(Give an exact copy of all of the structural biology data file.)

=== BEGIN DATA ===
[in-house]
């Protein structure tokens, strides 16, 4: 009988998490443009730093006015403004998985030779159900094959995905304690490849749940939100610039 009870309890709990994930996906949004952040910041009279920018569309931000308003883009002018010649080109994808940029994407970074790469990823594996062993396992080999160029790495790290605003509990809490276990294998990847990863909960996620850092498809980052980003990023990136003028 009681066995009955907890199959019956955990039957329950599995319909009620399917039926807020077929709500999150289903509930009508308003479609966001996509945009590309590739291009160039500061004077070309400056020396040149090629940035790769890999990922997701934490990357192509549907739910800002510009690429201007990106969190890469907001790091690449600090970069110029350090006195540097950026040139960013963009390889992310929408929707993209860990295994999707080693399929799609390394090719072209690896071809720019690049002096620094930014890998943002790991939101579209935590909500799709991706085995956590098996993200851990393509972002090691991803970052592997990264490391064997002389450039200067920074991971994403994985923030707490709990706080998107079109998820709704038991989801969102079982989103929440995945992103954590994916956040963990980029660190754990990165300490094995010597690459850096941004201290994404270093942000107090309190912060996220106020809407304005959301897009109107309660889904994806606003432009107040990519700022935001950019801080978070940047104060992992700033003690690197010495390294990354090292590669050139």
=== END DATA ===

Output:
[in-house]
């Protein structure tokens, strides 16, 4: 009988998490443009730093006015403004998985030779159900094959995905304690490849749940939100610039 009870309890709990994930996906949004952040910041009279920018569309931000308003883009002018010649080109994808940029994407970074790469990823594996062993396992080999160029790495790290605003509990809490276990294998990847990863909960996620850092498809980052980003990023990136003028 009681066995009955907890199959019956955990039957329950599995319909009620399917039926807020077929709500999150289903509930009508308003479609966001996509945009590309590739291009160039500061004077070309400056020396040149090629940035790769890999990922997701934490990357192509549907739910800002510009690429201007990106969190890469907001790091690449600090970069110029350090006195540097950026040139960013963009390889992310929408929707993209860990295994999707080693399929799609390394090719072209690896071809720019690049002096620094930014890998943002790991939101579209935590909500799709991706085995956590098996993200851990393509972002090691991803970052592997990264490391064997002389450039200067920074991971994403994985923030707490709990706080998107079109998820709704038991989801969102079982989103929440995945992103954590994916956040963990980029660190754990990165300490094995010597690459850096941004201290994404270093942000107090309190912060996220106020809407304005959301897009109107309660889904994806606003432009107040990519700022935001950019801080978070940047104060992992700033003690690197010495390294990354090292590669050139």